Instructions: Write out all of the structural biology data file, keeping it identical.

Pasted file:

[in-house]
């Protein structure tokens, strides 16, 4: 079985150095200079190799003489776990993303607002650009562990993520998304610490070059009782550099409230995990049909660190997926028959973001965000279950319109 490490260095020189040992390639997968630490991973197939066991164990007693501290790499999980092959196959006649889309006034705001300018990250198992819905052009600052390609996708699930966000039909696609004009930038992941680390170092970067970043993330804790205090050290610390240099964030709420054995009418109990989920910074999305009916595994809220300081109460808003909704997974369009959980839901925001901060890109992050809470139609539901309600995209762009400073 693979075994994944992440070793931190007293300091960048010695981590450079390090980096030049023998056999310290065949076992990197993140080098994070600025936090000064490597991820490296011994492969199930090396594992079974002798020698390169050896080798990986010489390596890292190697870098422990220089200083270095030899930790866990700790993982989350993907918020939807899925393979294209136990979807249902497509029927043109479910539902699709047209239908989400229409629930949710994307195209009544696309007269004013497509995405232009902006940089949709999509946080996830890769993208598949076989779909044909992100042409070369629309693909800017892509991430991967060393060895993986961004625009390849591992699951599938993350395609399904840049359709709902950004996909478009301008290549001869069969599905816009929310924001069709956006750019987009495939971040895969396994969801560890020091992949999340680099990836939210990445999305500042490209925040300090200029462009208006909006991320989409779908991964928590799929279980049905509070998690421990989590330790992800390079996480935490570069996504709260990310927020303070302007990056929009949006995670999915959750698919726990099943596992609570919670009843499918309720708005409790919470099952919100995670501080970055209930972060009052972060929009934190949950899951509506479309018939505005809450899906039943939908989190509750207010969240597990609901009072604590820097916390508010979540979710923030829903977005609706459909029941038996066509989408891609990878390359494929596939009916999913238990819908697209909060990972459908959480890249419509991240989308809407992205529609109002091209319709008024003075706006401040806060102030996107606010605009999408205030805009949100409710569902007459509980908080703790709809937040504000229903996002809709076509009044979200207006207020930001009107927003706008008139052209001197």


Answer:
[in-house]
């Protein structure tokens, strides 16, 4: 079985150095200079190799003489776990993303607002650009562990993520998304610490070059009782550099409230995990049909660190997926028959973001965000279950319109 490490260095020189040992390639997968630490991973197939066991164990007693501290790499999980092959196959006649889309006034705001300018990250198992819905052009600052390609996708699930966000039909696609004009930038992941680390170092970067970043993330804790205090050290610390240099964030709420054995009418109990989920910074999305009916595994809220300081109460808003909704997974369009959980839901925001901060890109992050809470139609539901309600995209762009400073 693979075994994944992440070793931190007293300091960048010695981590450079390090980096030049023998056999310290065949076992990197993140080098994070600025936090000064490597991820490296011994492969199930090396594992079974002798020698390169050896080798990986010489390596890292190697870098422990220089200083270095030899930790866990700790993982989350993907918020939807899925393979294209136990979807249902497509029927043109479910539902699709047209239908989400229409629930949710994307195209009544696309007269004013497509995405232009902006940089949709999509946080996830890769993208598949076989779909044909992100042409070369629309693909800017892509991430991967060393060895993986961004625009390849591992699951599938993350395609399904840049359709709902950004996909478009301008290549001869069969599905816009929310924001069709956006750019987009495939971040895969396994969801560890020091992949999340680099990836939210990445999305500042490209925040300090200029462009208006909006991320989409779908991964928590799929279980049905509070998690421990989590330790992800390079996480935490570069996504709260990310927020303070302007990056929009949006995670999915959750698919726990099943596992609570919670009843499918309720708005409790919470099952919100995670501080970055209930972060009052972060929009934190949950899951509506479309018939505005809450899906039943939908989190509750207010969240597990609901009072604590820097916390508010979540979710923030829903977005609706459909029941038996066509989408891609990878390359494929596939009916999913238990819908697209909060990972459908959480890249419509991240989308809407992205529609109002091209319709008024003075706006401040806060102030996107606010605009999408205030805009949100409710569902007459509980908080703790709809937040504000229903996002809709076509009044979200207006207020930001009107927003706008008139052209001197």